This collection consists of 213 glass plate negatives and 243 film negatives created by Pasadena, California, conservationist
and civic leader Theodore Lukens (1848-1918) that
depict scenes in and around Los Angeles County, Central California, and the Southwest from the 1880s into the early 1900s.
Theodore Parker Lukens (1848-1918) was a conservationist and pioneer community leader in Pasadena, California. Born in Ohio,
he came to California with his wife in 1880. He became active in business and municipal affairs,
serving as president of the Board of Trustees of the city of Pasadena in 1890-1892 and 1894-1895. Lukens was a friend of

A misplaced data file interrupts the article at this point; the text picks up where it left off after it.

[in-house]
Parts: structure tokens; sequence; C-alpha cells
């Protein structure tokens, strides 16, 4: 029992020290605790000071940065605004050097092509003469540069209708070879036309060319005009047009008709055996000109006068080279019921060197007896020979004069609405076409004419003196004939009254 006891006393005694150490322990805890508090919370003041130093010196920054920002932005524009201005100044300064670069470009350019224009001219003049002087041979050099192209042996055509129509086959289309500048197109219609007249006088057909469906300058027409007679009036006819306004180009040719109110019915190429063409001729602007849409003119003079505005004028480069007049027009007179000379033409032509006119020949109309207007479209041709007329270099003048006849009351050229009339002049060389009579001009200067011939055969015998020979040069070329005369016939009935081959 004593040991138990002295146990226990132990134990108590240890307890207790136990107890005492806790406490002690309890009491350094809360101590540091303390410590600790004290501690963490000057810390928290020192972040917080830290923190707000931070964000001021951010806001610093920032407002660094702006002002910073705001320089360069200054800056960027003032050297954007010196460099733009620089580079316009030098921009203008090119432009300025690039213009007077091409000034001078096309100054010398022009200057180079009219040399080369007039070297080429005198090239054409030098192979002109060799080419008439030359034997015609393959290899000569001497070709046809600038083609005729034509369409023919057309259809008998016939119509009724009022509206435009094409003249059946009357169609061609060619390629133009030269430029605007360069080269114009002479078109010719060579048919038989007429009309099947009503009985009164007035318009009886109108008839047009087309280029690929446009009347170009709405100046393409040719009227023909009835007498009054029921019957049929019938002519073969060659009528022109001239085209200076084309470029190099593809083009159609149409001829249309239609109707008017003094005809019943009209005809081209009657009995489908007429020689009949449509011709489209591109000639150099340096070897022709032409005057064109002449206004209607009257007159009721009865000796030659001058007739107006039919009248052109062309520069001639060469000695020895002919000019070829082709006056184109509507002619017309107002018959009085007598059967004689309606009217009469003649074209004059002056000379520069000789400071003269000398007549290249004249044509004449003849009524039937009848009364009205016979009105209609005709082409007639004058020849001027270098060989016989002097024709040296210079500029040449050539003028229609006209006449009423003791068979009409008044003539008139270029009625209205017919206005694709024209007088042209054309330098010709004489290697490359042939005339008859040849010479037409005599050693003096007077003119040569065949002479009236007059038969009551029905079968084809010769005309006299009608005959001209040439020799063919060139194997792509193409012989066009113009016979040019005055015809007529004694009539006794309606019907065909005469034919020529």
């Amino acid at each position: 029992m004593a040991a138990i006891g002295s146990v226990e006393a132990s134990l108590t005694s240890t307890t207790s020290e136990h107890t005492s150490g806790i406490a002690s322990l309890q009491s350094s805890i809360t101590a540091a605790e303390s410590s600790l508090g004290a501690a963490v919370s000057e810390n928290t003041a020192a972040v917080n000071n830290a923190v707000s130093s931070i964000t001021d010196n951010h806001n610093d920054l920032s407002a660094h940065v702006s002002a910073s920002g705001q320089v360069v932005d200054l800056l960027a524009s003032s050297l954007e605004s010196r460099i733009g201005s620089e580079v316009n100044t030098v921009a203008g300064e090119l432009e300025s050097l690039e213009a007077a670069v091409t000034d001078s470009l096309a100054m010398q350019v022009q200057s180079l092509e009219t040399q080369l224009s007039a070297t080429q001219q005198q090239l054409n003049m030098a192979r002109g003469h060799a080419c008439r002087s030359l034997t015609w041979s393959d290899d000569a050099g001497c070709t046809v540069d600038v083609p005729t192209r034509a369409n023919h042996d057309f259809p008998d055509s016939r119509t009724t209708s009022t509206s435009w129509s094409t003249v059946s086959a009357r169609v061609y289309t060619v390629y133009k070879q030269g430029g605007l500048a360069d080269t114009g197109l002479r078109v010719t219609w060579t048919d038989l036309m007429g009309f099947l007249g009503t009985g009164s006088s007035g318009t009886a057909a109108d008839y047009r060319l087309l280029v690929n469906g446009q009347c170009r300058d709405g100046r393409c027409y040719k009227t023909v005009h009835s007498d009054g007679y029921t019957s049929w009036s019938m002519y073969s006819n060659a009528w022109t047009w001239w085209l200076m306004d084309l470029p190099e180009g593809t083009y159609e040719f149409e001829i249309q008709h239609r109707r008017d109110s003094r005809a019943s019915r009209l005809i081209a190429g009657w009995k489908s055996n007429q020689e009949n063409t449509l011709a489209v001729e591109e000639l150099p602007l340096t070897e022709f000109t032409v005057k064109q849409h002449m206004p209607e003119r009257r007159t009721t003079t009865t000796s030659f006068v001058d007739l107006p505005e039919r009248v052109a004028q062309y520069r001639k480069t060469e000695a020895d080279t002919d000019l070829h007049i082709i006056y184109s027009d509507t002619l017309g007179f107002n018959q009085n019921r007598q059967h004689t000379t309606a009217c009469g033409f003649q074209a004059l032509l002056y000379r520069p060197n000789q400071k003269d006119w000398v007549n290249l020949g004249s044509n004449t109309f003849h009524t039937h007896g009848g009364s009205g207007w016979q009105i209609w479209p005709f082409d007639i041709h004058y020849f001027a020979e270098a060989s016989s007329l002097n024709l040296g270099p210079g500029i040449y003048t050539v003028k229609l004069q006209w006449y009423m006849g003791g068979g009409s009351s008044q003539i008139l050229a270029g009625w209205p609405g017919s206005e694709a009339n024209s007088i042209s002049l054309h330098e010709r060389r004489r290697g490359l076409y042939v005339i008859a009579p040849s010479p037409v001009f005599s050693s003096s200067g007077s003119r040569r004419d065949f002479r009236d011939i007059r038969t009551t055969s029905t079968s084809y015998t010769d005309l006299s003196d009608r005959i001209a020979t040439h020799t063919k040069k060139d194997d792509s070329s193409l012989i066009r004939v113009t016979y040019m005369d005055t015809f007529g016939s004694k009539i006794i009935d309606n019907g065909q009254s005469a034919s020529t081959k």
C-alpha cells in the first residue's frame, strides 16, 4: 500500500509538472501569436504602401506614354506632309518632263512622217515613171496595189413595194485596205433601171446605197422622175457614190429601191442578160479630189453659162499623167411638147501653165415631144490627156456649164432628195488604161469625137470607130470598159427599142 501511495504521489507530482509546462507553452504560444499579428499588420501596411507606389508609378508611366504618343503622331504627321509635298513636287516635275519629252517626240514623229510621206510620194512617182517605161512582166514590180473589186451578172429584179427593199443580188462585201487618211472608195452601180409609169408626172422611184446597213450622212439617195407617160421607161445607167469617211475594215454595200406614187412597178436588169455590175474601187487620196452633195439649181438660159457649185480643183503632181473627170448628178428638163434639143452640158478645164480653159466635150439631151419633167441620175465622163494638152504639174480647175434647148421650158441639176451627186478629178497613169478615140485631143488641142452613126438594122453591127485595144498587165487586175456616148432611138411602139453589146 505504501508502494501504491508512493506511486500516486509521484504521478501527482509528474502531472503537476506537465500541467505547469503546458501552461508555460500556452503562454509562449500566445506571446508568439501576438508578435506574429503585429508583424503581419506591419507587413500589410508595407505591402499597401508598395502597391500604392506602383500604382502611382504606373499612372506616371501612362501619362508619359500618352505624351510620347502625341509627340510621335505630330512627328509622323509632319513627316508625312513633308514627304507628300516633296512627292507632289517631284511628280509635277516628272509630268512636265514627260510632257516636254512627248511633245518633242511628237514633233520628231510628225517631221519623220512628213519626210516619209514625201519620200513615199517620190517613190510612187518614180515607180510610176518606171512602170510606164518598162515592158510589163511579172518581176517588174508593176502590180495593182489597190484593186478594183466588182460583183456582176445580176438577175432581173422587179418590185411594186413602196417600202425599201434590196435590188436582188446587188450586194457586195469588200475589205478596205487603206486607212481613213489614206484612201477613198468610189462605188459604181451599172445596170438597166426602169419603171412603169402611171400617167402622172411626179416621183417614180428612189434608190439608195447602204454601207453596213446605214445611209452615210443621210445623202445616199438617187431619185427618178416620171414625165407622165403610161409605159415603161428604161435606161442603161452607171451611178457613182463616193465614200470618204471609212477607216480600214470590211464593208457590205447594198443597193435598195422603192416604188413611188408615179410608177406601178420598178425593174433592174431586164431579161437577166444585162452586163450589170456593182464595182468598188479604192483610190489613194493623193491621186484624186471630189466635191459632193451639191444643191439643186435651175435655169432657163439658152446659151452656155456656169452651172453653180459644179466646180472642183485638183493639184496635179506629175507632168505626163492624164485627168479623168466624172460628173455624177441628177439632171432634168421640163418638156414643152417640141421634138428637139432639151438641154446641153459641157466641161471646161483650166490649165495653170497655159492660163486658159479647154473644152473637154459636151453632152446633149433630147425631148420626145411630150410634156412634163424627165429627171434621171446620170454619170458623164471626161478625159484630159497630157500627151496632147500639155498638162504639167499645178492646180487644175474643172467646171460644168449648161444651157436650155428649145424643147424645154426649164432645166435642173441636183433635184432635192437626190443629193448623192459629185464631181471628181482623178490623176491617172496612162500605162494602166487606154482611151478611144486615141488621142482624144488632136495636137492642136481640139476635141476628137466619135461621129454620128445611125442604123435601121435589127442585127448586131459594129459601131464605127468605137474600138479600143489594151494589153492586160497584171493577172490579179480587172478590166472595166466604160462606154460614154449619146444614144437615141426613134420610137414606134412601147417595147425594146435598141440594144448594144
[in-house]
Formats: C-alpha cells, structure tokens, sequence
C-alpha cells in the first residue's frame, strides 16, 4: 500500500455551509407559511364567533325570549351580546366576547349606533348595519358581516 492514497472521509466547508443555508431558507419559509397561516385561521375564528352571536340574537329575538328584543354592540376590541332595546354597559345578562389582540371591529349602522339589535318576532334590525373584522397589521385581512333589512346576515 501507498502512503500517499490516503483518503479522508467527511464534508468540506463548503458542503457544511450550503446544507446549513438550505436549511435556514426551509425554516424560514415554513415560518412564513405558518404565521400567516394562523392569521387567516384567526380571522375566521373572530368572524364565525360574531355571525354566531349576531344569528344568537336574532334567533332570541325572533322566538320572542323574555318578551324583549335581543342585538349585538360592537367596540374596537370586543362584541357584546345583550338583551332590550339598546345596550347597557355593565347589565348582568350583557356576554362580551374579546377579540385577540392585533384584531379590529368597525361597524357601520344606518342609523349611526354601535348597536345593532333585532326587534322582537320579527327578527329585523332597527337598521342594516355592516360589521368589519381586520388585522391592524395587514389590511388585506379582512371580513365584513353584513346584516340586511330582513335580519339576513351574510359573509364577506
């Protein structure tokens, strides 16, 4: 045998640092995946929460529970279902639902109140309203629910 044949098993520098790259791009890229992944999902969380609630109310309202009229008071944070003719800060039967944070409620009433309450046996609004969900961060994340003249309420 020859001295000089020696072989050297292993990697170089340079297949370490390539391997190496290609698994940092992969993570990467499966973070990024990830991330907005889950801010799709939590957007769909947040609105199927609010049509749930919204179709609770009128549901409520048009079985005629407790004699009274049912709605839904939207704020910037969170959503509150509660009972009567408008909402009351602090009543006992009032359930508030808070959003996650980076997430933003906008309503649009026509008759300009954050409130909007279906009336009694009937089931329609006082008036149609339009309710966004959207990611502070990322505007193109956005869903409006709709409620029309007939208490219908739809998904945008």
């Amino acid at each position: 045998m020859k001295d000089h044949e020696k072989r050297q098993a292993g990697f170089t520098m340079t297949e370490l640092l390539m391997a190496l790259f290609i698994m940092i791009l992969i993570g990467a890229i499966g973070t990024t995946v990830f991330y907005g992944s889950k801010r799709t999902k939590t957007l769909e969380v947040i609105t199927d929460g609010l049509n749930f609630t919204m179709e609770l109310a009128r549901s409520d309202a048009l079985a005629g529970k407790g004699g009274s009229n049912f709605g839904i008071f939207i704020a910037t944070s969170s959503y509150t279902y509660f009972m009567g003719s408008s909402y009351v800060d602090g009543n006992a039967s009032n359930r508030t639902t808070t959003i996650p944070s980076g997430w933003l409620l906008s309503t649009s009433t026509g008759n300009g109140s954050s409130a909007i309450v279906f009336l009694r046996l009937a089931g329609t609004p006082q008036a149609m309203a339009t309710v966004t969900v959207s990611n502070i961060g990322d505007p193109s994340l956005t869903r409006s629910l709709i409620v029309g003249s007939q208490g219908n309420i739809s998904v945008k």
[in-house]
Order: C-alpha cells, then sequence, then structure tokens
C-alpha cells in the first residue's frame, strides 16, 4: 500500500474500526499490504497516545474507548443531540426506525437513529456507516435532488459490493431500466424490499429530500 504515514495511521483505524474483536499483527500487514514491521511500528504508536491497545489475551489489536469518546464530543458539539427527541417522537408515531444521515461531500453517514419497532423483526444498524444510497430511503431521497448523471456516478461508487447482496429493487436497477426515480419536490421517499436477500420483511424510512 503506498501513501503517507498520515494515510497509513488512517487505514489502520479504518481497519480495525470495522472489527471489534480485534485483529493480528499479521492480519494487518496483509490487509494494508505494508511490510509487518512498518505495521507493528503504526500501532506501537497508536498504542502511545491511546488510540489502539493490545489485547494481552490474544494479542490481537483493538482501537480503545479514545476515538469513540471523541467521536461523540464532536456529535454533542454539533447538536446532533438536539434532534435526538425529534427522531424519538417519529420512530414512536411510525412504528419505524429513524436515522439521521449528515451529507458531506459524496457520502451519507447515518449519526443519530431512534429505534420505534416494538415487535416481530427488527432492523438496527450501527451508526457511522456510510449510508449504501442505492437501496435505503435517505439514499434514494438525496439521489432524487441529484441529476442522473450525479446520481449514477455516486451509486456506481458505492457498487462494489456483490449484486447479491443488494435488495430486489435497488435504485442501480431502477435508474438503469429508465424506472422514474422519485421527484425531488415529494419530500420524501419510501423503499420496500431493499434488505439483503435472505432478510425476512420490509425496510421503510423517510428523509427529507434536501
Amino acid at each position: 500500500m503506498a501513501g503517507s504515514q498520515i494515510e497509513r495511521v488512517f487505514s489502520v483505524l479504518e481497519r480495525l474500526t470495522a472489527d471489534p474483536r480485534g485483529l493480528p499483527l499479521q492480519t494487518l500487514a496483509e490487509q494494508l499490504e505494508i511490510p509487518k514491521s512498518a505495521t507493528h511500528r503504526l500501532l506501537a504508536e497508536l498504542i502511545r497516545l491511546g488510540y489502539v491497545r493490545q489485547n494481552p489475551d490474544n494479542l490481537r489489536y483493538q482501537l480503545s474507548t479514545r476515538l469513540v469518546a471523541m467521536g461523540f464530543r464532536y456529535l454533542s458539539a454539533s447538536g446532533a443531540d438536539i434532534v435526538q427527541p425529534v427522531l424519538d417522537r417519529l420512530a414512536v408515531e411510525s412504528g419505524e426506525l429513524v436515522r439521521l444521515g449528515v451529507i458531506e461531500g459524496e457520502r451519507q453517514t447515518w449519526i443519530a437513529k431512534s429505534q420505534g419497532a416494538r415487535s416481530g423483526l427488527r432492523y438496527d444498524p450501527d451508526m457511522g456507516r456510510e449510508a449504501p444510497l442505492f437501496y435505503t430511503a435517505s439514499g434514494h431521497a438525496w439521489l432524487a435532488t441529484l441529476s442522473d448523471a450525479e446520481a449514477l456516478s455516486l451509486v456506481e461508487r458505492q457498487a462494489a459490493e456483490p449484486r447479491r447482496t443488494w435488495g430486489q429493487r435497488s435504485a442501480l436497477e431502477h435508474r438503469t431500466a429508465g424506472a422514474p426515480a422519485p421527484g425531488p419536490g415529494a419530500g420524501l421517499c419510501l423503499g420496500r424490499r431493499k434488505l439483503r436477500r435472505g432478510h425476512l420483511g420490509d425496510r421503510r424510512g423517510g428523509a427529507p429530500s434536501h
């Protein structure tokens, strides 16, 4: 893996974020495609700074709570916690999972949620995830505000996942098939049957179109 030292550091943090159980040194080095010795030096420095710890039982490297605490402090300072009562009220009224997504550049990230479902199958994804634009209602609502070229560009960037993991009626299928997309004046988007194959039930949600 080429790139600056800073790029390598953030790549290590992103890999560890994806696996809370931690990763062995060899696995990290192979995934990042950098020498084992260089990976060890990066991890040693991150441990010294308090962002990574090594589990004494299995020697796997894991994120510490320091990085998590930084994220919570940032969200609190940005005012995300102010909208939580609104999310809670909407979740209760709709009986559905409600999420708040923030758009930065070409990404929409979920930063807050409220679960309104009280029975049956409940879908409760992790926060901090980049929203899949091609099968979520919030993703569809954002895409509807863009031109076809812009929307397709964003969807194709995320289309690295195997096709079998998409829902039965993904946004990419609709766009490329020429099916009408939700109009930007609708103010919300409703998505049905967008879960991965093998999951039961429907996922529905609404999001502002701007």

John Muir and promoted many conservation causes. He served as supervisor of the Angeles National
Forest in the San Gabriel Mountains from 1905-1907 and throughout his career held various positions in private and government
forestry organizations. Lukens remained prominent in civic affairs in Pasadena until his death in 1918.
456 photographs (213 glass plate negatives and 243 film negatives) in 7 boxes (2.92 linear feet)
The Huntington Library does not require that researchers request permission to quote from or publish images of this material,
nor does it charge fees for such activities. The responsibility for identifying the copyright holder, if there is one, and
obtaining necessary permissions rests with the researcher.
Advance arrangements for viewing the negatives must be made with the Curator of Photographs. Open to qualified researchers
by prior application through the Reader Services Department. For more information, contact Reader Services.